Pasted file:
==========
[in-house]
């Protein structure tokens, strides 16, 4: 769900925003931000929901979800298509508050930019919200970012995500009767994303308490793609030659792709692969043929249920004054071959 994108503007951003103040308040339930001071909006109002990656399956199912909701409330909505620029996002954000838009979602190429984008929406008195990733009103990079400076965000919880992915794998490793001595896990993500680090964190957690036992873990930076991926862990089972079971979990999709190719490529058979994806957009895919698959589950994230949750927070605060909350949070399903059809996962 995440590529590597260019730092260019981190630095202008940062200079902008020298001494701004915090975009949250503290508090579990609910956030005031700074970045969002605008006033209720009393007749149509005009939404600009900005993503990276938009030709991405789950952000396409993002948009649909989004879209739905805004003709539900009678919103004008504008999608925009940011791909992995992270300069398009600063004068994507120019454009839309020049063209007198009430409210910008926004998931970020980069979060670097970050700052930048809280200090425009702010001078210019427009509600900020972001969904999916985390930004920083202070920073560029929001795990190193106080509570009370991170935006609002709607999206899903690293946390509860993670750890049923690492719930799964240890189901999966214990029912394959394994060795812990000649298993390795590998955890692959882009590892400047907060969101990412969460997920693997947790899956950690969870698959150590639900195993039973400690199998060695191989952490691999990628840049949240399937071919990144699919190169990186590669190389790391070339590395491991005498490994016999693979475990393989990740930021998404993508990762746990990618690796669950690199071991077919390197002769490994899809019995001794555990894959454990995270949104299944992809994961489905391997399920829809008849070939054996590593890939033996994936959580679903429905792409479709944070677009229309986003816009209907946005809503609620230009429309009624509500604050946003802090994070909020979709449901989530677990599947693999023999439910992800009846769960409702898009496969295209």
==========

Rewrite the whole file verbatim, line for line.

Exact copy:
[in-house]
């Protein structure tokens, strides 16, 4: 769900925003931000929901979800298509508050930019919200970012995500009767994303308490793609030659792709692969043929249920004054071959 994108503007951003103040308040339930001071909006109002990656399956199912909701409330909505620029996002954000838009979602190429984008929406008195990733009103990079400076965000919880992915794998490793001595896990993500680090964190957690036992873990930076991926862990089972079971979990999709190719490529058979994806957009895919698959589950994230949750927070605060909350949070399903059809996962 995440590529590597260019730092260019981190630095202008940062200079902008020298001494701004915090975009949250503290508090579990609910956030005031700074970045969002605008006033209720009393007749149509005009939404600009900005993503990276938009030709991405789950952000396409993002948009649909989004879209739905805004003709539900009678919103004008504008999608925009940011791909992995992270300069398009600063004068994507120019454009839309020049063209007198009430409210910008926004998931970020980069979060670097970050700052930048809280200090425009702010001078210019427009509600900020972001969904999916985390930004920083202070920073560029929001795990190193106080509570009370991170935006609002709607999206899903690293946390509860993670750890049923690492719930799964240890189901999966214990029912394959394994060795812990000649298993390795590998955890692959882009590892400047907060969101990412969460997920693997947790899956950690969870698959150590639900195993039973400690199998060695191989952490691999990628840049949240399937071919990144699919190169990186590669190389790391070339590395491991005498490994016999693979475990393989990740930021998404993508990762746990990618690796669950690199071991077919390197002769490994899809019995001794555990894959454990995270949104299944992809994961489905391997399920829809008849070939054996590593890939033996994936959580679903429905792409479709944070677009229309986003816009209907946005809503609620230009429309009624509500604050946003802090994070909020979709449901989530677990599947693999023999439910992800009846769960409702898009496969295209």